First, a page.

MARTIN: 'FUN ... LIKE OLD TIMES'; Grandfather-to-be rips Tory child- care plan in Commons speech

PUBLICATION: The Hamilton Spectator | DATE: 2006.05.05 | BYLINE: Susan Delacourt | SOURCE: Toronto Star

Former prime minister Paul Martin says that the Conservative government is so intent on erasing the Liberal past that it is also rubbing out vital parts of Canada's future.

"I do not understand, when you look at what they cut ... children, aboriginals, the environment and university research and development," Martin said yesterday after his first, post-election speech to the House of Commons. "Why do you sacrifice the future in order to pay for today?"

Child care is the issue that lured Martin back into the Parliament Hill spotlight yesterday. It's an issue that has taken on personal, as well as political, dimensions for him since his election defeat Jan. 23.

Not only has Martin staked it out as prime-ministerial legacy territory, but it also hits closer to home and family now.

Martin revealed that he and his wife, Sheila, are finally getting their oft- repeated wish to be grandparents. His youngest son, David, and his wife, Laurence, are expecting their first child in September.

But though Martin spoke in spirited defence of quality, institutional child- care arrangements, he planned to stay out of the decision on whether his grandchild stays at home or attends day care before entering elementary school.

"I'm not going to get involved in that," said Martin, when asked if he'd urge his son and daughter-in-law to give their child the type of early learning that he calls so crucial for the rest of Canada's children. "What I do care about is that he or she gets that kind of stimulation."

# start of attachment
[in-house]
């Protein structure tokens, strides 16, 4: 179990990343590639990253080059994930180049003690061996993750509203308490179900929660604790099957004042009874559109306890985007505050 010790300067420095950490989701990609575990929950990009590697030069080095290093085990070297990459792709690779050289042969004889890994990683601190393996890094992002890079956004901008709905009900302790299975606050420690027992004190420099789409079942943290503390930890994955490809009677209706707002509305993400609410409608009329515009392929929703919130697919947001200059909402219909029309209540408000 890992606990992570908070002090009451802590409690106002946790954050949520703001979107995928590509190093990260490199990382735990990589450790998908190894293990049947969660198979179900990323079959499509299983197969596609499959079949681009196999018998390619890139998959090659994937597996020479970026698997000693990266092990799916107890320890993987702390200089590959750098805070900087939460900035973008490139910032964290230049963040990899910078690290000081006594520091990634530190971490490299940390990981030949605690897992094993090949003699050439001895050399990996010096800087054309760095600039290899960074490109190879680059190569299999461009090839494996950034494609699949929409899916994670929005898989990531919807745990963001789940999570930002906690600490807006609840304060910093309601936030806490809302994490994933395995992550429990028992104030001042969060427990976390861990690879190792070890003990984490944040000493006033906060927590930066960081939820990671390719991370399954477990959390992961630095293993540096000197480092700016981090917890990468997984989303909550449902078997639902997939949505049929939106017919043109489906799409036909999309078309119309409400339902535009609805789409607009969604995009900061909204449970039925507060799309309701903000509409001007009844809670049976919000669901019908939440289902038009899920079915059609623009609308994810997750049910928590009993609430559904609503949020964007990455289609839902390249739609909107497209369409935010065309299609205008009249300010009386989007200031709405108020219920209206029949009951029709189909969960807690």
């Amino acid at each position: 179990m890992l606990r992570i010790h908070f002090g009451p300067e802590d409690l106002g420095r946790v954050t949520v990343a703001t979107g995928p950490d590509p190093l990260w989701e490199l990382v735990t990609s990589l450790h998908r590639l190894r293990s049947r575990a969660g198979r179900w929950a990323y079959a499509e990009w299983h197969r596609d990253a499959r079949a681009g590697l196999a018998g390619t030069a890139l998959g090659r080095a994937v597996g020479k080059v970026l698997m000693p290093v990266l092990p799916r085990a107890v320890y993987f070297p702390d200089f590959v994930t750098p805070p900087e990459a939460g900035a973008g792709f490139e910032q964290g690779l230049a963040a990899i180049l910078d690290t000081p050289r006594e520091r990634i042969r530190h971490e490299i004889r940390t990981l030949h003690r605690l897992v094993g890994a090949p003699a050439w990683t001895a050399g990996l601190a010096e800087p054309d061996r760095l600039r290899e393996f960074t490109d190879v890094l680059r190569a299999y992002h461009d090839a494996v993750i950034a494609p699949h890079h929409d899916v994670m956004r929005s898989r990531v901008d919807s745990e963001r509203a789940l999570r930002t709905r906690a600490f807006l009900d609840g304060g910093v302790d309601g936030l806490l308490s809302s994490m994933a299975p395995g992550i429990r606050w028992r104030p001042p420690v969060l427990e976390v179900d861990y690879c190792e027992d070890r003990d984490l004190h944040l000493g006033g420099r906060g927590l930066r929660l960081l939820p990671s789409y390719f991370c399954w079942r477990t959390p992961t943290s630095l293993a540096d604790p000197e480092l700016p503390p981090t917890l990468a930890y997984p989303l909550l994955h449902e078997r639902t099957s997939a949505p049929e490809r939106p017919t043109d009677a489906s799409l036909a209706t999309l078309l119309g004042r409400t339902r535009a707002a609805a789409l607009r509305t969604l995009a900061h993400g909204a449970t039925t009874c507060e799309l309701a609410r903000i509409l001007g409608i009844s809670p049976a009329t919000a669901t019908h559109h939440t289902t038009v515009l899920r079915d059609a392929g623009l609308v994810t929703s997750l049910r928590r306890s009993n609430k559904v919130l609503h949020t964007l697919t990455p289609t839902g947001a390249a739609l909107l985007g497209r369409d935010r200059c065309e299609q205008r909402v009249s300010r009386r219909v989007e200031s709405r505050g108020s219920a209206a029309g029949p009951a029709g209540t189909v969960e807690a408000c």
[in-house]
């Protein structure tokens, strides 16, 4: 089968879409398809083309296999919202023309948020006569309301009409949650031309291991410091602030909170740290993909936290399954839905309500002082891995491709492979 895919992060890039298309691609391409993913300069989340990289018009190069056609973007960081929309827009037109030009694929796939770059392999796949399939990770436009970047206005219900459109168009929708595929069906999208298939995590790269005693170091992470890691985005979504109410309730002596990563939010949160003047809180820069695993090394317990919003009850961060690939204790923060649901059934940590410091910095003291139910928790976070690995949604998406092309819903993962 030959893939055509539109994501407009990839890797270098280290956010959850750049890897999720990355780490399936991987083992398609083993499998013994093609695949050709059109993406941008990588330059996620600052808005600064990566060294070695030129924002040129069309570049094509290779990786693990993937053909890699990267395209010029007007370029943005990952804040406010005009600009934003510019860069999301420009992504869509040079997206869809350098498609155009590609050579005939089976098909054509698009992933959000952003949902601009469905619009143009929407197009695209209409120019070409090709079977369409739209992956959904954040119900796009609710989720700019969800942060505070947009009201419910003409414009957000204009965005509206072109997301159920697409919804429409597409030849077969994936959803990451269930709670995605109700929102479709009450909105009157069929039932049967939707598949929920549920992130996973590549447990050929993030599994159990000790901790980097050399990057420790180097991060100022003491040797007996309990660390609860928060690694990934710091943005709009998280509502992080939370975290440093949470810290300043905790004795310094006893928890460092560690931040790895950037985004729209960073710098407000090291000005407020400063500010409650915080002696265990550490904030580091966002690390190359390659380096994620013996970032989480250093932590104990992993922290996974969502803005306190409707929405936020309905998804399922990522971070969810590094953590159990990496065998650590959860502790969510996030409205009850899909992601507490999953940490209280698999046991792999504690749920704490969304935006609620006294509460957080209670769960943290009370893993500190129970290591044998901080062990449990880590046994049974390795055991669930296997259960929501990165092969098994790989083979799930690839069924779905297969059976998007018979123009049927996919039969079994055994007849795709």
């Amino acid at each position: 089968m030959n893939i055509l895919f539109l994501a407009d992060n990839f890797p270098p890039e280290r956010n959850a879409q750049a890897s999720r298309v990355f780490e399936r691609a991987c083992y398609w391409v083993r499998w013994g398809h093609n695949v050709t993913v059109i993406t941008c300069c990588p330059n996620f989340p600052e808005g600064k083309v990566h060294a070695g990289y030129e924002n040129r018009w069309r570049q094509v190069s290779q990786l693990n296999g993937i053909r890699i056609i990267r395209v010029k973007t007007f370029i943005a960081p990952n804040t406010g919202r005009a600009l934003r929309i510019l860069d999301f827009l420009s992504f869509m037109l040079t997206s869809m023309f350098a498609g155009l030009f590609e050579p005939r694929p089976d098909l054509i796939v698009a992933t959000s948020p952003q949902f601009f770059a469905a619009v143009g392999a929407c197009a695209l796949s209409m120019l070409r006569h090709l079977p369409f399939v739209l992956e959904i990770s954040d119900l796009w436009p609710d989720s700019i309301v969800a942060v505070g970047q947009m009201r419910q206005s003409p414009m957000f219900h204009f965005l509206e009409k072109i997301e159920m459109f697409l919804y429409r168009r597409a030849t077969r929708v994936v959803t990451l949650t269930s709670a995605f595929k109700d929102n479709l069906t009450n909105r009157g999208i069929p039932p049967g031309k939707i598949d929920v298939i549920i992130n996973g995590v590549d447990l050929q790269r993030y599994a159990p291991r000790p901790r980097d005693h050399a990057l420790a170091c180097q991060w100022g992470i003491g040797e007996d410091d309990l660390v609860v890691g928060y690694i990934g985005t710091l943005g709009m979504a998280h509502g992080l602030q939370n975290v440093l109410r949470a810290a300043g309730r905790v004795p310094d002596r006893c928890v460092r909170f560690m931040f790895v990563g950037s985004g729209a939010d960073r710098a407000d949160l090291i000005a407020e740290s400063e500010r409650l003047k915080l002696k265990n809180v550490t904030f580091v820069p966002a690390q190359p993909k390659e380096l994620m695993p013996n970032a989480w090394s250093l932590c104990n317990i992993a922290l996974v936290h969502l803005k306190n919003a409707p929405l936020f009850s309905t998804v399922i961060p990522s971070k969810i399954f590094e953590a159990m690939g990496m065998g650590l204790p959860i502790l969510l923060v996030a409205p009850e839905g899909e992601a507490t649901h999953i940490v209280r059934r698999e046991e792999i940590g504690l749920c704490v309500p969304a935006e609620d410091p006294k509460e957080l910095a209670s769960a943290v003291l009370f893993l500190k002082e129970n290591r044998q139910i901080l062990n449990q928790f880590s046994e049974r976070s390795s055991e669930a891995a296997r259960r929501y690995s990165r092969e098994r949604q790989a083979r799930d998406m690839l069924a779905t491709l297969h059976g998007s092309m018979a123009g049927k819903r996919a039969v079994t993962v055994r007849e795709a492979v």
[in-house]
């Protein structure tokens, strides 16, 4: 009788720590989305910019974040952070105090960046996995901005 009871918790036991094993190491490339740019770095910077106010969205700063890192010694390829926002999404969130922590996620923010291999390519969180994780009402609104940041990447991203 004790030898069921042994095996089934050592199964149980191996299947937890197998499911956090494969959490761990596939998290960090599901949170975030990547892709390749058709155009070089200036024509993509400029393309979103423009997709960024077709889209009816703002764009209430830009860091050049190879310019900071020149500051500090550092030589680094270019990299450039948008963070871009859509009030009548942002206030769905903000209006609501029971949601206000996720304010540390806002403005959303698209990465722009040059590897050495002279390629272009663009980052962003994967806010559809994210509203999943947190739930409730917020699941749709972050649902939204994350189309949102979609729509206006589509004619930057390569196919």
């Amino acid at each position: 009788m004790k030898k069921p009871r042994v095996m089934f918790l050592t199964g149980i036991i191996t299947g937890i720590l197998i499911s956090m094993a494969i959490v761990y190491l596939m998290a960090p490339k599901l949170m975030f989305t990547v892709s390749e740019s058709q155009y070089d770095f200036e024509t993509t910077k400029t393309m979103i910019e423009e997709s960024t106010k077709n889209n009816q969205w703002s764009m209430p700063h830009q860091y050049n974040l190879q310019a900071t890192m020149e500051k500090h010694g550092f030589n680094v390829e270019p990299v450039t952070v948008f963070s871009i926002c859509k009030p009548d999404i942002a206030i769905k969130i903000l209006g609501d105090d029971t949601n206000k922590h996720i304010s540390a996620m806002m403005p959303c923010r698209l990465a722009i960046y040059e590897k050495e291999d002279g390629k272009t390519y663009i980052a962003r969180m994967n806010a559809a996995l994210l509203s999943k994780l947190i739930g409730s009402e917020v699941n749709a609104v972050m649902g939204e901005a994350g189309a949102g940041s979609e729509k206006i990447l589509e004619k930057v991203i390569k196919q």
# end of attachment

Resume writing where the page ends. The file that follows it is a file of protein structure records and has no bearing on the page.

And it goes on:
The Tories' child-benefit program replaces the Liberals' national, institutionally based system with a $1,200 annual payment for every child under 6, as well as $250 million to create some child-care spaces.

It is billed as "choice" in child care, since parents can use the money to provide care in the home or outside of it. But it's also shaping up as one of the more galvanizing, polarizing disputes in Parliament, with MPs spending virtually all day yesterday arguing over the best way for the federal government to deliver child care.

Martin, in his speech, lauded the Tories' "tactical elegance" of putting the label of choice on their program, but accused them also of ignoring all the years of study showing that early learning pays off huge economic benefits for nations.

But it was the old Liberal party that raised the temperature more in the Commons yesterday. Martin's reappearance also seemed to reignite the angry rhetoric between the parties that was so much a feature of the election campaign.

"I guess Martin hasn't come to grips with the fact that millions of Canadians voted against him and his government in the last election. That wasn't the NDP's doing," said NDP Leader Jack Layton, reacting to Martin's allegations that the NDP had killed child care by helping Tories defeat the Grits.

"Martin and his government caused Canadians to lose confidence in their ability to govern. Martin didn't give the kind of leadership that Canadians had confidence in ... that's unfortunate, I suppose, for him and it turns out to have been unfortunate for child care."

In the question-and-answer session after his speech, the three other parties piled on Martin, all saying in essence he had a lot of nerve to come back and preach about child care when he too had broken promises, reversed previous government's measures and squandered federal money while in office.

Martin said later he found this "fun ... like old times."

Since his government's defeat and his resignation, Martin has been travelling for pleasure and to scope out some future prospects for himself.

Martin added that when he's in Canada, he intends to spend Tuesday through Thursday in Ottawa, though he probably won't attend Question Period that often.